In investing, there are three basic types of accounts in which you can buy stocks: tax-free, tax-deferred, and taxable. Tax-free accounts mainly include Roth IRAs. Traditional IRAs, 401(k)s, and some other types of accounts are tax-deferred, meaning that you can deduct contributions and are not taxed on dividends every year, but rather on distributions. Finally, most investment accounts that allow you to deposit as much as you'd like and withdraw whenever you want are taxable.
While both types of retirement accounts have their own tax advantages, Roth IRAs are without a doubt the best choice for dividend investing. Let's take a look at the difference tax-free investing could make for your investment returns over time.
Don't waste room in your tax-free account!
While it can be lucrative to hold growth companies and other stocks that pay very little in the way of dividends, it can be a waste of your tax advantages in your Roth IRA. Sure, you'll get out of paying capital-gains tax when you sell, but the real advantage of tax-free investing is allowing your dividends to compound without being taxed.
Let's say that you invest $10,000 in a growth company that appreciates in value by 15% per year, on average over a 30-year period, and that you buy shares in a normal (taxable) brokerage account. This would result in an ending value of just over $662,000, and your only tax liability would be to pay capital gains tax when you sell, which is currently 15% for most tax brackets. In other words, you would walk away with about $563,000 after paying taxes on your gains.
Whatever you do, don't pay taxes on your high-yielders and bonds!
The space in your Roth IRA is limited because of the maximum allowable contribution of $5,500 per year. So your high-dividend investments should get first priority because of the powerful effects of tax-free dividend compounding.
For instance, let's say you invest in a high-dividend stock such as a mortgage REIT or a business development company. For comparison's sake, let's say that the stock returns the same 15% annually as our growth example, except that 10% is in the form of dividends and 5% is share price appreciation.
Here's where the tax treatment really makes a difference. If you were to buy a high-dividend stock like this in a traditional account, not only would you be liable for any capital gains when you sell, but you would also be required to pay taxes on the dividends you receive each year. Assuming your dividends are taxed at 15% (it could be more depending on the tax treatment of the particular company), this would leave you with an ending value of just under $447,000 after 30 years -- and this is before you sell and have to pay taxes on the share price appreciation. After paying capital gains tax, you could be left with less than $380,000!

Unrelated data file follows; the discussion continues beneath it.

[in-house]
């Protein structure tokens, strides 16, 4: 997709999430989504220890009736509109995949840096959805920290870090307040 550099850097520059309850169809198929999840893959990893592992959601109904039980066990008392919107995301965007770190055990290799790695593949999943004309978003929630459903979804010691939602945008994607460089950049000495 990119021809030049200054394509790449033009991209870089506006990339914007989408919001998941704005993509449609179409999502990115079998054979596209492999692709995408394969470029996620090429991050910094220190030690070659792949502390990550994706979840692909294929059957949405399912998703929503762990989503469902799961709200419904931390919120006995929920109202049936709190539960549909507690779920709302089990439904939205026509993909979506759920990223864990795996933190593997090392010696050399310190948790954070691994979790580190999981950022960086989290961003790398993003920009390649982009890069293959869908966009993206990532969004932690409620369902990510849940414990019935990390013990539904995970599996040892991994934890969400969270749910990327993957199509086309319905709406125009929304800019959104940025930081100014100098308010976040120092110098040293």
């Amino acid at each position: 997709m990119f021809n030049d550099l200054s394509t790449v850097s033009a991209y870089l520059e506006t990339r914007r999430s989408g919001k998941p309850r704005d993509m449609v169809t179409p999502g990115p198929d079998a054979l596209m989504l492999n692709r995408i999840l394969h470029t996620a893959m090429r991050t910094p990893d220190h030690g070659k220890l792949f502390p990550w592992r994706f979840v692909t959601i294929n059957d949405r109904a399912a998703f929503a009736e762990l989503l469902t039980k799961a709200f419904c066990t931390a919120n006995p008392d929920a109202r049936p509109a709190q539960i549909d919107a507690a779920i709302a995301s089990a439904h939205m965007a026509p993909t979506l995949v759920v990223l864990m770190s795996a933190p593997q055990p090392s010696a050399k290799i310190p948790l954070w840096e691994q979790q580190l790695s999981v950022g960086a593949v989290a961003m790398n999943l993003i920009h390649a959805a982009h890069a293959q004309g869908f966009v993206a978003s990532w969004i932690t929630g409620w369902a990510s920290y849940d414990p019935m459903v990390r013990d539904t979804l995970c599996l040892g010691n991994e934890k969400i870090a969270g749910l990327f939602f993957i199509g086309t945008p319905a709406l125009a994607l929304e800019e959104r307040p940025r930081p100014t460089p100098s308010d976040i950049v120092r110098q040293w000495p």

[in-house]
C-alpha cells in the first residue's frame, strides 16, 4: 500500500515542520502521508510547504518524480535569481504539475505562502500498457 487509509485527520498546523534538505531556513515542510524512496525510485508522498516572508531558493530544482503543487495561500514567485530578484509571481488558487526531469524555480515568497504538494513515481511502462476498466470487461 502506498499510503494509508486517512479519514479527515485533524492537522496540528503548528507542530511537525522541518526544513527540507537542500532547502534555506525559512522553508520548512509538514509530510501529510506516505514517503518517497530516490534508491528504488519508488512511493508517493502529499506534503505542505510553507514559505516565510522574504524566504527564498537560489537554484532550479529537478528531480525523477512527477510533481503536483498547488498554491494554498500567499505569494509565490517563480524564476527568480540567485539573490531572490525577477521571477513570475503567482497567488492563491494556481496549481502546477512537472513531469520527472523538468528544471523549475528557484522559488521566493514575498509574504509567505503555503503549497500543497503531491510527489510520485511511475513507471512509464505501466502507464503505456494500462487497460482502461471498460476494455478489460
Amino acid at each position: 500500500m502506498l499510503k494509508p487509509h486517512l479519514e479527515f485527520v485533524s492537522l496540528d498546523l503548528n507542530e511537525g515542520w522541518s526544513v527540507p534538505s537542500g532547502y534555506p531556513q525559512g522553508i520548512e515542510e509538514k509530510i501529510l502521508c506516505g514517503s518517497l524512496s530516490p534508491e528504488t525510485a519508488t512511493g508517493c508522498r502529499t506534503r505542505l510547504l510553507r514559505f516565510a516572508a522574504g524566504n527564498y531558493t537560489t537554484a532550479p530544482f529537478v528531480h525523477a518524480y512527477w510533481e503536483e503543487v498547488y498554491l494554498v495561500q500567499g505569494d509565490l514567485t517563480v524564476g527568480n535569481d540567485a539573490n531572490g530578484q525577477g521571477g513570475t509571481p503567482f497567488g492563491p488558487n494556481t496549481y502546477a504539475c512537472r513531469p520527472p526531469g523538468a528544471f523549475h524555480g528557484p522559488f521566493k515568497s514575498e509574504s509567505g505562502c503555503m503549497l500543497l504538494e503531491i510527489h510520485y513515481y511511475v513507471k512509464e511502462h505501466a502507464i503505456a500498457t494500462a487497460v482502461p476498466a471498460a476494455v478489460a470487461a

So buying our high-dividend investment in a taxable account cost us more than 32% of the gains we would have been entitled to keep if we held our shares in a Roth IRA. Holding a growth stock in a traditional account costs nothing in taxes until you sell. I'd say that a $215,000 difference in your portfolio is worth spending some time on getting the allocation of your stocks right!
A good exercise here would be to make a list of all of the investments in your portfolio in order from highest to lowest dividend yield. Those stocks with the highest yields should absolutely have highest priority for space in your Roth IRA. If necessary, it might be a good idea to make some adjustments. It may cost you a few bucks in commissions to reallocate your stocks between accounts, but it will pay off in the long run to have your dividend stocks in the right place.
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